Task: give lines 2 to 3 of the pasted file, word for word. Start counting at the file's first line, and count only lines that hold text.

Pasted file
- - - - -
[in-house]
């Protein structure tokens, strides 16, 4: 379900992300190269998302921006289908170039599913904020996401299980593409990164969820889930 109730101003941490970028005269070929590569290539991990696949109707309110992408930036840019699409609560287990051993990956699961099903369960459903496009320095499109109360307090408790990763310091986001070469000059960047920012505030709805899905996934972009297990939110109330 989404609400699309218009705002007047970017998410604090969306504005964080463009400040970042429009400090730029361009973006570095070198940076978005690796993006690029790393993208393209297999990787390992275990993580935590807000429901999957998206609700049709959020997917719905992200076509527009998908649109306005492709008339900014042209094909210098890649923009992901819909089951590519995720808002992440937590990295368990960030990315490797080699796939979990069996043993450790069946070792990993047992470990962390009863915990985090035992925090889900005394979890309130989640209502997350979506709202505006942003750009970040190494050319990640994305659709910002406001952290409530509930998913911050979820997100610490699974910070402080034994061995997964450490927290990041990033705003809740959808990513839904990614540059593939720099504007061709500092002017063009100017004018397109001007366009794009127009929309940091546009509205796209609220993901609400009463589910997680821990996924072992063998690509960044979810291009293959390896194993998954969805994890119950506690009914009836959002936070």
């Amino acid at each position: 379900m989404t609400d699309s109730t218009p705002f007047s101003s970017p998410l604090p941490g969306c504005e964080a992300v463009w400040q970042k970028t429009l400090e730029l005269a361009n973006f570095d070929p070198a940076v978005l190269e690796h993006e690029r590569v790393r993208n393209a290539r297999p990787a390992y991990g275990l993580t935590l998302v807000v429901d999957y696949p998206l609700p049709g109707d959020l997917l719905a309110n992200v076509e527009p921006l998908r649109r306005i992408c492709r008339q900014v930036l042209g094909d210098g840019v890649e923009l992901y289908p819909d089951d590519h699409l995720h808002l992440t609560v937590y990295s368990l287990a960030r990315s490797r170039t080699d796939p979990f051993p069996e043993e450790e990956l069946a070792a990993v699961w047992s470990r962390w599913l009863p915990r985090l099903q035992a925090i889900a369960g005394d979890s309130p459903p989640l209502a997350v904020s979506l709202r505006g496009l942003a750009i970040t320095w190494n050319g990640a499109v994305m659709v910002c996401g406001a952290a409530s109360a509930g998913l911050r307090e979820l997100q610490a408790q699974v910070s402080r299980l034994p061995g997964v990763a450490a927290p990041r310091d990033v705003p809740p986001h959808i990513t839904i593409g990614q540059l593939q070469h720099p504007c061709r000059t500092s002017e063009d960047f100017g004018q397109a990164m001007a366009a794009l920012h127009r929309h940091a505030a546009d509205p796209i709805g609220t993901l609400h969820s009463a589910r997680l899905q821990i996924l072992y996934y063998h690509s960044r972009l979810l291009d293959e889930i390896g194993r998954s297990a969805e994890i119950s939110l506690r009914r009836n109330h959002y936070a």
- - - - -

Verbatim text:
């Protein structure tokens, strides 16, 4: 379900992300190269998302921006289908170039599913904020996401299980593409990164969820889930 109730101003941490970028005269070929590569290539991990696949109707309110992408930036840019699409609560287990051993990956699961099903369960459903496009320095499109109360307090408790990763310091986001070469000059960047920012505030709805899905996934972009297990939110109330 989404609400699309218009705002007047970017998410604090969306504005964080463009400040970042429009400090730029361009973006570095070198940076978005690796993006690029790393993208393209297999990787390992275990993580935590807000429901999957998206609700049709959020997917719905992200076509527009998908649109306005492709008339900014042209094909210098890649923009992901819909089951590519995720808002992440937590990295368990960030990315490797080699796939979990069996043993450790069946070792990993047992470990962390009863915990985090035992925090889900005394979890309130989640209502997350979506709202505006942003750009970040190494050319990640994305659709910002406001952290409530509930998913911050979820997100610490699974910070402080034994061995997964450490927290990041990033705003809740959808990513839904990614540059593939720099504007061709500092002017063009100017004018397109001007366009794009127009929309940091546009509205796209609220993901609400009463589910997680821990996924072992063998690509960044979810291009293959390896194993998954969805994890119950506690009914009836959002936070």
């Amino acid at each position: 379900m989404t609400d699309s109730t218009p705002f007047s101003s970017p998410l604090p941490g969306c504005e964080a992300v463009w400040q970042k970028t429009l400090e730029l005269a361009n973006f570095d070929p070198a940076v978005l190269e690796h993006e690029r590569v790393r993208n393209a290539r297999p990787a390992y991990g275990l993580t935590l998302v807000v429901d999957y696949p998206l609700p049709g109707d959020l997917l719905a309110n992200v076509e527009p921006l998908r649109r306005i992408c492709r008339q900014v930036l042209g094909d210098g840019v890649e923009l992901y289908p819909d089951d590519h699409l995720h808002l992440t609560v937590y990295s368990l287990a960030r990315s490797r170039t080699d796939p979990f051993p069996e043993e450790e990956l069946a070792a990993v699961w047992s470990r962390w599913l009863p915990r985090l099903q035992a925090i889900a369960g005394d979890s309130p459903p989640l209502a997350v904020s979506l709202r505006g496009l942003a750009i970040t320095w190494n050319g990640a499109v994305m659709v910002c996401g406001a952290a409530s109360a509930g998913l911050r307090e979820l997100q610490a408790q699974v910070s402080r299980l034994p061995g997964v990763a450490a927290p990041r310091d990033v705003p809740p986001h959808i990513t839904i593409g990614q540059l593939q070469h720099p504007c061709r000059t500092s002017e063009d960047f100017g004018q397109a990164m001007a366009a794009l920012h127009r929309h940091a505030a546009d509205p796209i709805g609220t993901l609400h969820s009463a589910r997680l899905q821990i996924l072992y996934y063998h690509s960044r972009l979810l291009d293959e889930i390896g194993r998954s297990a969805e994890i119950s939110l506690r009914r009836n109330h959002y936070a």